Outliers and the “Old Guard”: The 2012 CMA Awards
It’s been a long time since a genre’s experienced a shift like country did at this year’s Country Music Association Awards. With no Garth-like mandate, no behemoth sales figures a la Kenny Chesney’s ticket sales or Taylor Swift’s album numbers, the advent of a whole new guard descended in one three-hour primetime special.
Suddenly, outliers like Eric Church, Little Big Town, Thompson Square and Hunter Hayes were walking away with Album, Single and Vocal Group, Duo and New Artist – and theoretically “old guarders” Blake Shelton and Miranda Lambert threepeated as Male and Female Vocalist, but broke new ground, co-writing the Song of the Year and Blake’s shocking Entertainer of the Year win. Wordlessly, an industry seized up and coughed out everything it had relied upon.
Suddenly recent fresh-faces like Lady Antebellum and Sugarland looked passe. Last year’s darlings the Band Perry seemed on the bubble. Even perennial cutting edge credster Dierks Bentley appeared tired and plodding. Yes, Kenny Chesney and Tim McGraw picked up Vocal Event for their flaccidly posturing “Feel Like a Rock Star” and Toby Keith scored Video of the Year for the ironic, middle-aged skewering “Red Solo Cup.” But those afterthought awards were deemed so insignificant, they were given in New York City during Good Morning America sans winners.
Instead the show opened with Jason Aldean, Luke Bryan and Eric Church. the new holy trinity of roughneck country-rock, laying down “The Only Way I Know,” a half-rapped, half-thumping power number celebrating how it’s done back where they’re from that’s the redneck equivalent of ‘80s arena rock. Denim clad hard bodies, not overly ripped, they’re turbo blue collar workers throwing down the hardcore gauntlet for working people nationwide.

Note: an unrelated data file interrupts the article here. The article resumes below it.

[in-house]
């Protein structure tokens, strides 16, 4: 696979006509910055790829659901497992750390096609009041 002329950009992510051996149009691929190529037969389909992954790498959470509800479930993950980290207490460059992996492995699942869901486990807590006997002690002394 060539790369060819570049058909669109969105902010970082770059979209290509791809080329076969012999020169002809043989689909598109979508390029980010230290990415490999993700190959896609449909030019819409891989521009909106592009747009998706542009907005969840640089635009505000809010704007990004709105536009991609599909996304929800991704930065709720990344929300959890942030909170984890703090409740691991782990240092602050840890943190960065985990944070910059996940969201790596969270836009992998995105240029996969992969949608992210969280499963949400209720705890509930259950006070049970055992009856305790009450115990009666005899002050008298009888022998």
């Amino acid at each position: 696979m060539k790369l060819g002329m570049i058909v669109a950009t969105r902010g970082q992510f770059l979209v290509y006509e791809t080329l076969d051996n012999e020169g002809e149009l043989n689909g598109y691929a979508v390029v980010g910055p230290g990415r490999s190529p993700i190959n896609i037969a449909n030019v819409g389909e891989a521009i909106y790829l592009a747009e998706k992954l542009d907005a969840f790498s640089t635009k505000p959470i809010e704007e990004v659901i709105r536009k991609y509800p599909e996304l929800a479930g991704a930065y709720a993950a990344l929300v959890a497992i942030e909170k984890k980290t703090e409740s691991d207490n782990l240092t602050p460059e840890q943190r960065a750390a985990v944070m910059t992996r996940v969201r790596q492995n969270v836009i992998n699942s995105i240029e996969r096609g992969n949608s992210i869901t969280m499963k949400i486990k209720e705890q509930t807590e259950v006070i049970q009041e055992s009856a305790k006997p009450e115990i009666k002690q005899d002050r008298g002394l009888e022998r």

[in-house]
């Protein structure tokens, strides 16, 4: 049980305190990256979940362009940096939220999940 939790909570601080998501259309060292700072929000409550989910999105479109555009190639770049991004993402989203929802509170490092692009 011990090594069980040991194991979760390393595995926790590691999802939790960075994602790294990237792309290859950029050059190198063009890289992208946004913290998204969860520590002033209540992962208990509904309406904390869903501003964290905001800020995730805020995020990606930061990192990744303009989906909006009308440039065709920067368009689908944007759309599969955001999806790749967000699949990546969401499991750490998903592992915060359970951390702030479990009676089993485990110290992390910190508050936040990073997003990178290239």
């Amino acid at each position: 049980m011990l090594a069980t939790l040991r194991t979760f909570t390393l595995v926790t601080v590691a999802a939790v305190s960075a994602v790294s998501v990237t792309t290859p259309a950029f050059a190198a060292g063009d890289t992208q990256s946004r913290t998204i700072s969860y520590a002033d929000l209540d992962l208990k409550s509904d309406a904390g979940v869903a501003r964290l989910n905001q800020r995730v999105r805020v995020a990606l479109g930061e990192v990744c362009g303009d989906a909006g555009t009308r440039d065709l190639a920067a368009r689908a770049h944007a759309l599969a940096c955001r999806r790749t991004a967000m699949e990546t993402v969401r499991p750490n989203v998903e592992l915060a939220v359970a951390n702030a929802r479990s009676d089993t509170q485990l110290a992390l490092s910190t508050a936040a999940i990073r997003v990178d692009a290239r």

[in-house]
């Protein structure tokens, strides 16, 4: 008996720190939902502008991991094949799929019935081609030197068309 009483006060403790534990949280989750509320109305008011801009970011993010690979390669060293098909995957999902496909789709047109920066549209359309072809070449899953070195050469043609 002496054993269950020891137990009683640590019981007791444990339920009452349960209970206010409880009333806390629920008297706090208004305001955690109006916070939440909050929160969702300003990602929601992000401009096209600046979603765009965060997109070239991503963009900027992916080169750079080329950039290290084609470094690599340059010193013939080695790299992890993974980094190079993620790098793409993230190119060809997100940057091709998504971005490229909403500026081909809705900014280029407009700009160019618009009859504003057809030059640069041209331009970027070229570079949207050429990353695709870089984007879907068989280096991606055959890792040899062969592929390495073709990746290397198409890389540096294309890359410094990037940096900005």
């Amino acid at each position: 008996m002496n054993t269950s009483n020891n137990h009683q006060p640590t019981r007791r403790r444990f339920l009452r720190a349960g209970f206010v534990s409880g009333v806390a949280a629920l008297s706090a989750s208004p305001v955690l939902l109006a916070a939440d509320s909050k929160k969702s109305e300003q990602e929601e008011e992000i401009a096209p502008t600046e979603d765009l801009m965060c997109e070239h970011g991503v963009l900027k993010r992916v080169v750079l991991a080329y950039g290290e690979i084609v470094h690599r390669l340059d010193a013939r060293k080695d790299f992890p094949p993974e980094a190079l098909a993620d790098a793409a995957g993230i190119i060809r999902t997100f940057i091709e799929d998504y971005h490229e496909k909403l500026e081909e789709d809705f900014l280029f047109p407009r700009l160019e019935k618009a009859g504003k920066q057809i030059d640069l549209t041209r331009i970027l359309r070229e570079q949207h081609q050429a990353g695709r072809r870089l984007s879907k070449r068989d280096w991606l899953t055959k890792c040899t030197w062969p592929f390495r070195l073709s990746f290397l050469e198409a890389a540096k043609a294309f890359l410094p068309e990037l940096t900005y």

This ain’t your older brother’s country. Soccer moms may like Carrie’s long, luxurious blond hair and fantasy Barbie dresses, Taylor’s pluck and Miranda’s spunk – as well as the way the jeans fit those new hunks, but this is decidedly the sound of a young America frustrated with the status quo, who’re taking its good times where they can and bucking against an uppity world that might look down on them. Not quite a sleeker Hank Jr, but certainly rejecting the polish that made Tim McGraw a sleek outlaw, Keith Urban a gentleman rocker and Brad Paisley a clever traditionalist, who made Hee Haw hipper for a more modern Middle America, these winners declared, “This is a new day.”
While Hunter Hayes struggled at radio until recently, he sold records and tickets for Carrie Underwood’s Blown Away Tour with a frenzy. Naysayers call him “country’s Justin Bieber,” but the slight young man offers prodigious talent not yet tapped. He may be cute, but there’s more to Hayes than meets the eye. The same can be said for the surly-seeming Church, who earlier this year impaled himself with the confession to Rolling Stone that he lets his guitarist play Pantera solos to thin the old people out of the crowd. Produced by Iodine’s Jay Joyce, Church fashioned a part radio friendly (the #1 “Drink in My Hand”), part hard perspective (the ungrateful wigger/little brother indicting “Homeboy”) Album winner in Chief. Taking his music to the road when radio wasn’t embracing his music, Church built a fanbase one-by-one by giving his audience songs that better reflected their life.